by Tyler Cowen
on December 16, 2013 at 12:46 pm
1. Where might we be getting new nations?
2. Does the American way of hiring worsen long-term unemployment?
3. The forthcoming Thomas Piketty book will be very important.
4. Stephen Williamson on the Phillips curve. And a bit more here.
5. Making a life-size origami elephant.
6. Is Sweden rethinking education privatization? Here are some further results on U.S. preschool, by the way.
#6.1 An educator goes out of business. Isn’t that exactly what we need in the US?
#6.2 Preschool is still babysitting. Mother can work – why, the kid is at the sitter, er school.
I agree wholeheartedly, the article made it feel like the education system was failing but failure is a sign the system IS WORKING. There are so many public schools in the U.S. that are continuing for no reason.
#1: Texas splits off and maybe takes Oklahoma with it. New England splits off to form a semi-independent state.
If any U.S. entity were to break off and become a nation, I’d put my money on NYC.
Curious why you think that. I would agree with Z: many Texans openly and regularly talk of independence.
The Northeast isn’t on any path to secession – NY or NE. My next guess after Texas would be California only because the rest of the US isn’t progressive enough.
1. It has been considered before (http://en.wikipedia.org/wiki/New_York_City_secession#Civil_War_Era).
2. A growing portion of the population of NYC, especially Manhattan, consists of foreign residents.
Then why NYC and not Miami?
Because Miami is too small. And a mess.
Manhattan, foreign residents, increasing?
I’m not sure you know what you’re talking about. If you had said Queens, Brooklyn, the Bronx you might have a point.
So wealthy foreigners are buying Manhattan real estate as investments. Your supposition is that the demographics are changing so much that residents (these people aren’t residents, by the way) are agitating for independence?
I’m curious what you think would happen to NYC real estate if the 5 boroughs seceded from the US.
I don’t see any part of the Northeast seceding. Remember, the people who pretty much own the country live in this region.
I can see a future where New York City becomes a version of Shanghai during the late Qing and the warlords eras.
I can’t imagine that independence would get any traction at all in California. When I was a kid, there was a proposal to split California into northern and southern states, but I haven’t heard anything more about that in at least 40 years, so I presume that movement is dead.
Oh, that’s still being discussed:
The proposal I was referring to would have put the north/south border somewhere south of San Jose and north of Santa Barbara, not in the far north near the Oregon border. The latter proposal is a total non-starter.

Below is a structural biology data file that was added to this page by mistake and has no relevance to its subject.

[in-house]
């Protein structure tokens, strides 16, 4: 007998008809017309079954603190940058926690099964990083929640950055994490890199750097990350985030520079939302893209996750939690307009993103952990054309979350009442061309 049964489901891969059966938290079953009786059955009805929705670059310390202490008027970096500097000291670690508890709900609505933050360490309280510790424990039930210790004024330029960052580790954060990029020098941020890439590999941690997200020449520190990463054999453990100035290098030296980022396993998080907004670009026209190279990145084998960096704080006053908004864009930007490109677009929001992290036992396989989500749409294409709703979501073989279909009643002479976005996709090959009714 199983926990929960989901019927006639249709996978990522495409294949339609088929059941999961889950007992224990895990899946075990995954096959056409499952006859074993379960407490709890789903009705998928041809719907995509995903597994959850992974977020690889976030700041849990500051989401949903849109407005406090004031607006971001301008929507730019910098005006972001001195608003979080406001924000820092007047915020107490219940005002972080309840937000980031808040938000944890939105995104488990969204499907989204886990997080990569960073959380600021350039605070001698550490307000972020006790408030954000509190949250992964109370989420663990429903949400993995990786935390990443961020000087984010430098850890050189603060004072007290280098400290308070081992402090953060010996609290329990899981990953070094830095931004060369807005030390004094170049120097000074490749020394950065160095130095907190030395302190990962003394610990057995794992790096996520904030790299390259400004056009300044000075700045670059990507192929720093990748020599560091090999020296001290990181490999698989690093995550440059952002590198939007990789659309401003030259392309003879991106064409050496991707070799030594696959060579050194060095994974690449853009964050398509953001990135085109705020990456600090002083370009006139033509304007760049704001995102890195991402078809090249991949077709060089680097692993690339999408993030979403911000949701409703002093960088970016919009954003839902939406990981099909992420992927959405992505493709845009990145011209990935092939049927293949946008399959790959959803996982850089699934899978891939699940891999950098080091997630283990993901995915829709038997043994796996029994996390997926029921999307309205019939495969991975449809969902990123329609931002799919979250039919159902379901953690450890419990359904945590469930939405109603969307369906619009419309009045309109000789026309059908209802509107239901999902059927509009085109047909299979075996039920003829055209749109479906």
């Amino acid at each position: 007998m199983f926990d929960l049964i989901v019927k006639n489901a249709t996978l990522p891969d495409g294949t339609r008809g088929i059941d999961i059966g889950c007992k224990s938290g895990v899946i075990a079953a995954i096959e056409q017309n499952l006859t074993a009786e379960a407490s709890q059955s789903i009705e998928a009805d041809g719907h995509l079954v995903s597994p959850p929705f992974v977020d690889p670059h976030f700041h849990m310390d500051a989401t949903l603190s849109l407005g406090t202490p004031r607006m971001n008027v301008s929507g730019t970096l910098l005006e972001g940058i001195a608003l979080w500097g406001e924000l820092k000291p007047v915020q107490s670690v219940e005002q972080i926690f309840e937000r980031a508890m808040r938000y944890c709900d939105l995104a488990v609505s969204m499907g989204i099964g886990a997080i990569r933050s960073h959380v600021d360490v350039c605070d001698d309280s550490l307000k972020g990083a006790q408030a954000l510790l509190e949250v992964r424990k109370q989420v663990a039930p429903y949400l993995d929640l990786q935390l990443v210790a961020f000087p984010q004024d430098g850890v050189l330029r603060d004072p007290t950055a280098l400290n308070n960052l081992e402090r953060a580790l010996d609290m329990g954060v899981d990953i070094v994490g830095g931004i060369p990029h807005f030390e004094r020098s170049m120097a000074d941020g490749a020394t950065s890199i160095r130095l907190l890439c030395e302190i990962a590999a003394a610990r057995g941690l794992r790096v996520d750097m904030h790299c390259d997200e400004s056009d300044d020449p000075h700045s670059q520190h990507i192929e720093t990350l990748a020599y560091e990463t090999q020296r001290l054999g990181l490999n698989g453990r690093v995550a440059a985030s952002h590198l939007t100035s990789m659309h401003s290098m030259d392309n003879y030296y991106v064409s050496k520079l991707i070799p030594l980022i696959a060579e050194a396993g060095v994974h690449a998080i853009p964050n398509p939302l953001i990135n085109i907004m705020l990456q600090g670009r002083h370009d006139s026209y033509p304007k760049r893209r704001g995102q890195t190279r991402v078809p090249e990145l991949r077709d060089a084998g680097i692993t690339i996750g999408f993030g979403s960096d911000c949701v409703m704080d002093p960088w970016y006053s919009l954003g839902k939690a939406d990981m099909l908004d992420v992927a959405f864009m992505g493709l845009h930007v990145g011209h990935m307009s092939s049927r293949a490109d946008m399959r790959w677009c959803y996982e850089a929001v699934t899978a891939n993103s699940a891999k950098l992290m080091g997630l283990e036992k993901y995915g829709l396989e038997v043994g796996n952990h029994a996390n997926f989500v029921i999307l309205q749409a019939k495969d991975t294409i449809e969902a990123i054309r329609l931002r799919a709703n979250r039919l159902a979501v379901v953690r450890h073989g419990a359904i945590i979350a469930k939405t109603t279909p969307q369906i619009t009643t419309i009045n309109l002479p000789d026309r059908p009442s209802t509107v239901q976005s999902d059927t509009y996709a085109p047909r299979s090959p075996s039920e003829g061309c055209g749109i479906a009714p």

The financial class needs the rest of America for its skimming operations.
Or Alaska? I guess the details are a little murky, but some evidence VP candidate Palin was affiliated with the Alaska Independence movement.
Good candidate. I’d bump that up to #2 behind Texas.
Let’s assume Canada keeps drifting towards lower taxes and restrained spending, while the US continues moving the other way, and this scenario gains more traction.
Alaska would fit nicely into its Canadian neighbour, especially with the broader autonomy given to provinces.
I like to think this is possible, but am curious about a timeline. Currently, there’s too much nationalism in the rest of the country, and lets face it. Texas has oil. The U.S won’t let go of an oil producer that quickly (same goes with Alaska).
Never going to happen. No part of America is going to secede; any that tries will experience the full wrath of the US Armed Forces. If Texas tries to leave the Union, Houston, Dallas et al. will get the Dresden treatment; the Governor’s residence will get a cruise missile or Predator drone sent their way. The USA is like the Mob (or Hell): once you’re in, you’re in forever.
1. Possible, although not probable: India breaks up or at least Khalistan breaks away.
Kashmir is another Indian province worth watching.
Then there’s Taiwan officially declaring nationhood from China.
1 seems weird to be missing Catalonia
It’s at the bottom of the article.
6.2 I’m curious about universal preschool but not well-read on the literature. How does this study’s results and methodology look to the informed?
Hey, Quebec isn’t on the list! Yay!
List of potential new nations, that is (#1)
“6. Is Sweden rethinking education privatization?”
Yes, but how well do the students of the private schools do vs the students of the public schools on standardized third party testing. Isn’t that the most important criteria?
On 2, its just more of the same on long term unemployment, going along with what I heard Tyler say on the radio this afternoon.
I had hoped the title would refer to the observation that Henry Ford had a century ago, but no.
Tyler and the HBR see the problem solely as a problem for the person who can’t get a job and thus get paid. Tyler looks at the automization and sees businesses producing a lot more with many fewer people.
But economics is zero sum.
Who does the HBR authors and Tyler think is going to buy all the production?